Your internet guide to
all things catfish

Rhamdia quelen  (Quoy & Gaimard, 1824)

n the closing out of the year 2013 and the arrival of 2014 we have the last factsheet of the year and an insight into a species that over the many years of keeping various species of Catfish, I have yet to encounter the "Max Cat". Odd this as I have kept larger cats over the years including Sorobim lima, the larger varieties of Synodontis and the odd Hemibagrus species and also Chrysichthys nigrodigitatus which can get to a fair old size. I know some of the Hemibagrus species from the Bagridae family can get quite aggresive and Rhamdia quelen from the Heptapteridae family can also go down this route and be quite feisty..




Rhamdia quelen  = adult from Rio Purus


Rhamdia quelen - adult from Rio Purus


Rhamdia quelen used to be placed in the close family Pimelodidae. This is possibly the the most widespread of the numerous species of Rhamdia. There is even a blind cave-dwelling version from Trinidad and another described in 2005 as Rhamdia enfurnada, and is described from the Gruna do Enfurnado, Serra do amalho, southwestern Bahia State, middle São Francisco River basin. Troglobitic (cave dwelling) Rhamdia catfishes encompass at least eight taxa: R. quelen urichi (= Caecorhamdia urichi Norman, 1926), R. laticauda typhla Greenfield, Greenfield & Woods, 1982, R. reddelli Miller, 1984, R. zongolicensis Wilkens, 1993, R. macuspanensis Weber & Wilkens, 1998, R. laluchensis Weber, Allegrucci & Sbordoni, 2003, R. guasarensis DoNascimiento, Provenzano & Lundberg, 2004, from Venezuela, and the species described herein from Brazil. The form of R. quelen found in the Guacharo cave in Trinidad has been given the subspecies name of R. quelen urichi (Norman, 1926) Mees 1974. There is conflicting views that it should be a species in its own right as R. urichi, which was suggested by Silvergrip (1996). Another observation at the cave mouth said it was possible to observe all degrees of pigmentation and eye morphology, from pure quelen at the entrance to pure urichi at the end of the cave (Price and Endler, 1983)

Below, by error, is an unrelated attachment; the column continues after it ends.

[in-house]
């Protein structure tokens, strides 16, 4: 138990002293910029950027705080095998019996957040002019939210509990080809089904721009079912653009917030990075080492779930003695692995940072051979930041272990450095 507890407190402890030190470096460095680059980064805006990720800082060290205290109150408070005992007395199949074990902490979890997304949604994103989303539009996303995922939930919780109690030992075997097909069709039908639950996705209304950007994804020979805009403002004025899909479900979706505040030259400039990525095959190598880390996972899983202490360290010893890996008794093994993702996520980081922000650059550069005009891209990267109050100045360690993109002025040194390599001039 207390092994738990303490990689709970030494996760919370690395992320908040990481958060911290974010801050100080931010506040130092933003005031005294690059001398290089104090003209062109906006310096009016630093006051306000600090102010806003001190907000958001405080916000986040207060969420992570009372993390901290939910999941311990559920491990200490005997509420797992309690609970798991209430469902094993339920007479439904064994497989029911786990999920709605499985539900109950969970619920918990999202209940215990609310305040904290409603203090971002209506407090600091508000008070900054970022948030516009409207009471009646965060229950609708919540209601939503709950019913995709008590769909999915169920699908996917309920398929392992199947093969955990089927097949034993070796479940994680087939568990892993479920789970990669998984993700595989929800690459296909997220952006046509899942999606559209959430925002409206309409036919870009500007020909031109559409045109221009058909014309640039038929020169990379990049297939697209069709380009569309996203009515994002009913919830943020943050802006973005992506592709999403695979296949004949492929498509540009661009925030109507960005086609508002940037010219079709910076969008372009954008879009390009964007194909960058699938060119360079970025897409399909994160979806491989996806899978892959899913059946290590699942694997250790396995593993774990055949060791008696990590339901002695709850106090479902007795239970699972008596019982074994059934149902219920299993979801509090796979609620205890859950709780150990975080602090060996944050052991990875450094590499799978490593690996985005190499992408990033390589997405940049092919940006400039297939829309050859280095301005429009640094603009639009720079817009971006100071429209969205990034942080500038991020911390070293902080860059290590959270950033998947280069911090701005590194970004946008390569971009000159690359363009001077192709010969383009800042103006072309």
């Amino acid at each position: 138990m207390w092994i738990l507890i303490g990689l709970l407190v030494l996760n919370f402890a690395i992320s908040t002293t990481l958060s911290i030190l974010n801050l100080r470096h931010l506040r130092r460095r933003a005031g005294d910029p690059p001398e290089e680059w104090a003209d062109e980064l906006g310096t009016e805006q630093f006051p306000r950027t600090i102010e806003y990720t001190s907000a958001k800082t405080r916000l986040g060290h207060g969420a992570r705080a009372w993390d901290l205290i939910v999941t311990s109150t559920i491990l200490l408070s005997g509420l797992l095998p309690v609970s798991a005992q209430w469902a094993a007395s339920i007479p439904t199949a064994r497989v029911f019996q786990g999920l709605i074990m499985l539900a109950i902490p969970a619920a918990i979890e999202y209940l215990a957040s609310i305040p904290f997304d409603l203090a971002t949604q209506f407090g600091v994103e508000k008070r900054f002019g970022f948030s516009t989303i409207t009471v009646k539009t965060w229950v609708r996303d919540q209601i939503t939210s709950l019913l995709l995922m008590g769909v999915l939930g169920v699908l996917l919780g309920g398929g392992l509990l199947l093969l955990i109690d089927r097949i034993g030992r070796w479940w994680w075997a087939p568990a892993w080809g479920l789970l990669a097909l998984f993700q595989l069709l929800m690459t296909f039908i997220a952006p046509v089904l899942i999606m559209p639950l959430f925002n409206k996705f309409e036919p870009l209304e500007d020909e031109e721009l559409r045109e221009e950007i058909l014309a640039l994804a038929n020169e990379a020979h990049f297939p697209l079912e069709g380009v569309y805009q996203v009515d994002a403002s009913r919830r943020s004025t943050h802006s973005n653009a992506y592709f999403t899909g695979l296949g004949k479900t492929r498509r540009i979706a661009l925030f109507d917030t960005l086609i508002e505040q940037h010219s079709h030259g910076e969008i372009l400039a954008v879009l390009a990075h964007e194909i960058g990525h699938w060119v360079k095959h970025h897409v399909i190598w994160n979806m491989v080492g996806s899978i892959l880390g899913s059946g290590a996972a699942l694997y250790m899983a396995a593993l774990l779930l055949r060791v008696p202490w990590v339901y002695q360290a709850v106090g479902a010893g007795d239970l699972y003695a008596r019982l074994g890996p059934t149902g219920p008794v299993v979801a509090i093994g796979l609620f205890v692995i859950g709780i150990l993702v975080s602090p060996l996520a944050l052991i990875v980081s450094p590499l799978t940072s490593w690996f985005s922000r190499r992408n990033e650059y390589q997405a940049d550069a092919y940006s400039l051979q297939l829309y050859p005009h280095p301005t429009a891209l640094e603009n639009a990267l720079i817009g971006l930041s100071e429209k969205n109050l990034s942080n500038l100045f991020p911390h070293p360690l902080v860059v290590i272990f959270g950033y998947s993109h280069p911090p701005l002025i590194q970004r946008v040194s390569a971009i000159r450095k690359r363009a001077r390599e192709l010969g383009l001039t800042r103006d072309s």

There are at present 11 species of Rhamdia with 8 of these being in the Brazilian territory.


                     Rhamdia quelen  = juvenile

             Rhamdia quelen - juvenile colours


Aquarium Care: Can be aggresive with one another which can lead to torn fins (see image above) but this trait may have something to do with the competition for food and the lack of hideing places.(Bichuette, M. E. and Trajano, E ; 2005). In the aquarium you should treat this species as you would any "Pim" and house them with tank mates that are the same size or larger and who occupy a different layer of the tank be it mid water or top. Provide plenty of hideing places if you intend to keep more than one individual.